QUEENS, N.Y — . -- The three police officers on trial for killing a 23-year-old man on his wedding day behaved appropriately, a defense lawyer said in closing arguments Monday, casting blame for the incident on one of the young man's friends.
But prosecutors asked the judge to consider the officers' actions more closely.
"Before we pin medals on the defendants for their heroism, let's look at what they did," said prosecutor Charles Testagrossa. "Two full magazines poured into a motionless vehicle of unarmed passengers speaks of rage."
Police fired 50 shots at Sean Bell, killing him and wounding two of his friends, Joseph Guzman and Trent Benefield, outside a strip club in Queens in November 2006.
Defense attorneys argued that officers Gescard Isnora, Michael Oliver and Marc Cooper believed they were being shot at when they fired. One lawyer suggested that the real culprit was Guzman, describing him as "the catalyst of the event."
"He is the reason we are here today," said Cooper's attorney, Paul Martin.
That remark sent a current through the tense, packed courtroom, prompting several among Bell's family and friends to walk out.
Isnora and Oliver have pleaded not guilty to manslaughter. Cooper has pleaded not guilty to reckless endangerment.
Guzman and Benefield have filed a $50-million lawsuit against the city.
Anthony Ricco described his client, Isnora, as a "hero" and a "decent, dignified, graceful young man [who] did his job as best he could."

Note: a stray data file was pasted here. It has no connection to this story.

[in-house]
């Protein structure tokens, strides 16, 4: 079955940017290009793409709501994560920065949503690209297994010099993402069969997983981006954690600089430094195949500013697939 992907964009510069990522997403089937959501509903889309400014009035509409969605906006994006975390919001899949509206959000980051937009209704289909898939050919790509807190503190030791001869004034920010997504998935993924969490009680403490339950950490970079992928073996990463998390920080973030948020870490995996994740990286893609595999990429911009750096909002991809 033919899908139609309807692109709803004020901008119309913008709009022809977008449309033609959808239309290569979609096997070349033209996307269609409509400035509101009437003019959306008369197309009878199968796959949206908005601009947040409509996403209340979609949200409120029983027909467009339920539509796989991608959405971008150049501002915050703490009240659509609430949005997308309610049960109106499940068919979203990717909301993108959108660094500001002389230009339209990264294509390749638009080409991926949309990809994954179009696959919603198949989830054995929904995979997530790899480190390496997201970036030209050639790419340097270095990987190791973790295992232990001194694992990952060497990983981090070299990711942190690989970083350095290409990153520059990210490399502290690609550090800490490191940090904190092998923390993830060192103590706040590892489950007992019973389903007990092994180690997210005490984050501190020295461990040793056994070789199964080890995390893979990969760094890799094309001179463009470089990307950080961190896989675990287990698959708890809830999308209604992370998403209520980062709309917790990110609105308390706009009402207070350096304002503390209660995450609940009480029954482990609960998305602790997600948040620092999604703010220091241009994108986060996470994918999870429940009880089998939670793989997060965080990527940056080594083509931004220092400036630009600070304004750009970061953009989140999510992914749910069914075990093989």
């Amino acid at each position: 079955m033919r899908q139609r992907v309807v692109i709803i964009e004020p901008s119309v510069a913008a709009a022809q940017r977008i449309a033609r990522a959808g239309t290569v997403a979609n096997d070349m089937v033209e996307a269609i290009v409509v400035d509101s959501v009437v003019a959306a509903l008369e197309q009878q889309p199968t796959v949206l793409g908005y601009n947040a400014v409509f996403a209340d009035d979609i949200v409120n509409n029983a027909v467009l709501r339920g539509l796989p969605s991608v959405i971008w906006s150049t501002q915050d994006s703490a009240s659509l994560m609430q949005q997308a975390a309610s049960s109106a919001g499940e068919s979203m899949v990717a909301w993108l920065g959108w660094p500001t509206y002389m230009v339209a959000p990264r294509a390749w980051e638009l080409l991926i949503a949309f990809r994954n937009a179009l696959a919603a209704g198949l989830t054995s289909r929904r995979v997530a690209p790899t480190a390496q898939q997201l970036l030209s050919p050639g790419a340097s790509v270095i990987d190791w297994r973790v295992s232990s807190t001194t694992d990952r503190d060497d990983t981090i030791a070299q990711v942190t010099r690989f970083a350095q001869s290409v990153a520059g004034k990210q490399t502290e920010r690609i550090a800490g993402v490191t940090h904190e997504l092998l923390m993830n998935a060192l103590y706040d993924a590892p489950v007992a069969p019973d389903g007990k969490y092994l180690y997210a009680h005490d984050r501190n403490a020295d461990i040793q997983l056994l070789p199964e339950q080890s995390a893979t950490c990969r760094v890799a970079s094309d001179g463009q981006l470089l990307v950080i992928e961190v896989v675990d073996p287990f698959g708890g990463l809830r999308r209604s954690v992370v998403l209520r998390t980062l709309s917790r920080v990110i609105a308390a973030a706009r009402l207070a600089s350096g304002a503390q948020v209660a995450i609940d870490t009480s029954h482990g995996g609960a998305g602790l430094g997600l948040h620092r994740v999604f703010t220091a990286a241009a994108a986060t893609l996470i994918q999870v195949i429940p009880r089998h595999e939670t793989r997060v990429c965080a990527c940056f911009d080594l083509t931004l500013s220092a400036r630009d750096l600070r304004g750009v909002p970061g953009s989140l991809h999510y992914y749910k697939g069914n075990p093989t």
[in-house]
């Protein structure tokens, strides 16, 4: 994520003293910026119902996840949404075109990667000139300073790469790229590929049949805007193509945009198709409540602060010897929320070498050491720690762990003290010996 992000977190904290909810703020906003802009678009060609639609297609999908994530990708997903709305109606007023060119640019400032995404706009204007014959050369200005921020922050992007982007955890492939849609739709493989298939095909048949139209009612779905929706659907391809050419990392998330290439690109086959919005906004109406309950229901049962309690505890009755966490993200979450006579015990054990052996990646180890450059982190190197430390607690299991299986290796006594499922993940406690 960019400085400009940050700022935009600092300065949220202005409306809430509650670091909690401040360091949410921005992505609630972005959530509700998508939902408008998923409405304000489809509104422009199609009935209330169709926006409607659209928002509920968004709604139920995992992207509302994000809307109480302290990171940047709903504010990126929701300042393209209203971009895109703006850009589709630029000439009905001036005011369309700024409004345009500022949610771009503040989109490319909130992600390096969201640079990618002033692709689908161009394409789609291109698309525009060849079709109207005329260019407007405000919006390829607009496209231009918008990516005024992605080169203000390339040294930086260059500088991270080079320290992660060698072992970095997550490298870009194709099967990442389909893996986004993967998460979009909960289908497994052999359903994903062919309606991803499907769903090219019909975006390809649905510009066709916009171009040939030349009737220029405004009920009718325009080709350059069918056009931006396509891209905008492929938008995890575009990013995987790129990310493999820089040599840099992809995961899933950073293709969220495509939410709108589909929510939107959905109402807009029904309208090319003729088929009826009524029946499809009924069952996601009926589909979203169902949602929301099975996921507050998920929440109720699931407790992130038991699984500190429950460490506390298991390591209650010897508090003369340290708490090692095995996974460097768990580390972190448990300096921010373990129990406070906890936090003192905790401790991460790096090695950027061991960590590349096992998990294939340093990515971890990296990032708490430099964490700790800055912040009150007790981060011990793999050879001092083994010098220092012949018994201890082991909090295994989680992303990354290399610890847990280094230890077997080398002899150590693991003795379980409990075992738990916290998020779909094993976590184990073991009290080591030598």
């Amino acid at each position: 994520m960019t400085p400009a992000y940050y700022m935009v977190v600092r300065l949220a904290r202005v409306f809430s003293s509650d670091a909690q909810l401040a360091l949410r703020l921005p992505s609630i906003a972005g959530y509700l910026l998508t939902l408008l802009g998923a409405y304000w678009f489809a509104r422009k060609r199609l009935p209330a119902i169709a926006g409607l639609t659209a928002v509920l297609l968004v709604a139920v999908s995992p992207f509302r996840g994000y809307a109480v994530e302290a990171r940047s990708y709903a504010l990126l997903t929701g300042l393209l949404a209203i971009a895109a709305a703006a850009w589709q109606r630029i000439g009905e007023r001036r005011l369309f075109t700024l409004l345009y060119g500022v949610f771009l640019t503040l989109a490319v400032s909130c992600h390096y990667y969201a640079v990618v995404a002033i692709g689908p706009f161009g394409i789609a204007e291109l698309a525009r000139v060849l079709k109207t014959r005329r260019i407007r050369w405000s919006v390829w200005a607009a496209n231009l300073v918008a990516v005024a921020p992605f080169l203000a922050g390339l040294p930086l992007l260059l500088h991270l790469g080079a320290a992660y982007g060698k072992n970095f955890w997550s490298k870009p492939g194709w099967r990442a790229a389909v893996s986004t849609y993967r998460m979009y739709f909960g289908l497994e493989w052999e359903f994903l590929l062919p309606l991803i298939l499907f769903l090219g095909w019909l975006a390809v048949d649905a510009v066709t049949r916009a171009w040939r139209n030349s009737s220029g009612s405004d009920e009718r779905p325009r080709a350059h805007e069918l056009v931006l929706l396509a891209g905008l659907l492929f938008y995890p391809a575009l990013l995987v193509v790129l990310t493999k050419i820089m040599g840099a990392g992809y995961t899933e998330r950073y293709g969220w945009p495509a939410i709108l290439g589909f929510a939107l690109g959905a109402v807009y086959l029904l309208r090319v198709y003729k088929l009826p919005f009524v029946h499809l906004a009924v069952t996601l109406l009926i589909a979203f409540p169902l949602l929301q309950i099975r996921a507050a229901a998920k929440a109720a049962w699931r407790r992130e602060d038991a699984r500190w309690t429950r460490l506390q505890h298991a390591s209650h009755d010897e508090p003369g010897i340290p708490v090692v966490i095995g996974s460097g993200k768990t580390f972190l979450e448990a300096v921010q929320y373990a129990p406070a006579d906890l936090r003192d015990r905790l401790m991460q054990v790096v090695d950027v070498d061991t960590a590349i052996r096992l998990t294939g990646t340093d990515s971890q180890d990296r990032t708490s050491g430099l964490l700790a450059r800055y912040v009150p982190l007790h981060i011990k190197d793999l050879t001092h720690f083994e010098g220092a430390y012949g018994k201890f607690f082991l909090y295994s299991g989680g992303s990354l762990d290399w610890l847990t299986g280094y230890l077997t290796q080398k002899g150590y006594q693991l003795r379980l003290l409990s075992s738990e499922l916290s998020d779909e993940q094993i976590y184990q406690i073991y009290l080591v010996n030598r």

During the six-week trial, more than 50 people have testified, and spectators have routinely packed the Queens courtroom. On Monday, dozens of people were turned away from the heavily guarded courthouse for lack of space.
Last week, Mayor Michael R. Bloomberg met with civic leaders in Queens to talk about potential fallout from the verdict. City leaders are concerned that an acquittal could prompt violent protests. In 2000, the acquittal of four white police officers in the shooting death of unarmed Amadou Diallo led to protests and arrests.
On Nov. 25, 2006, Bell and his friends had gone to the Kalua nightclub in Queens to celebrate his bachelor party. As the club was closing around 4 a.m., Bell got into an argument with a man outside. According to some witnesses, Guzman talked of getting a gun.
Isnora, who had been staking out the club with other undercover officers, approached Bell's car. Prosecutors have suggested that Bell and his friends felt threatened and did not realize the undercover officers were police.
But Isnora and at least one other officer said they clearly called out to identify themselves as officers.
When Isnora began walking toward the car, Guzman drove into the detective's legs, knocking him down. The officers unleashed a barrage of bullets, killing Bell and injuring Guzman and Benefield.
Judge Arthur J. Cooperman, is expected to give his verdict next week.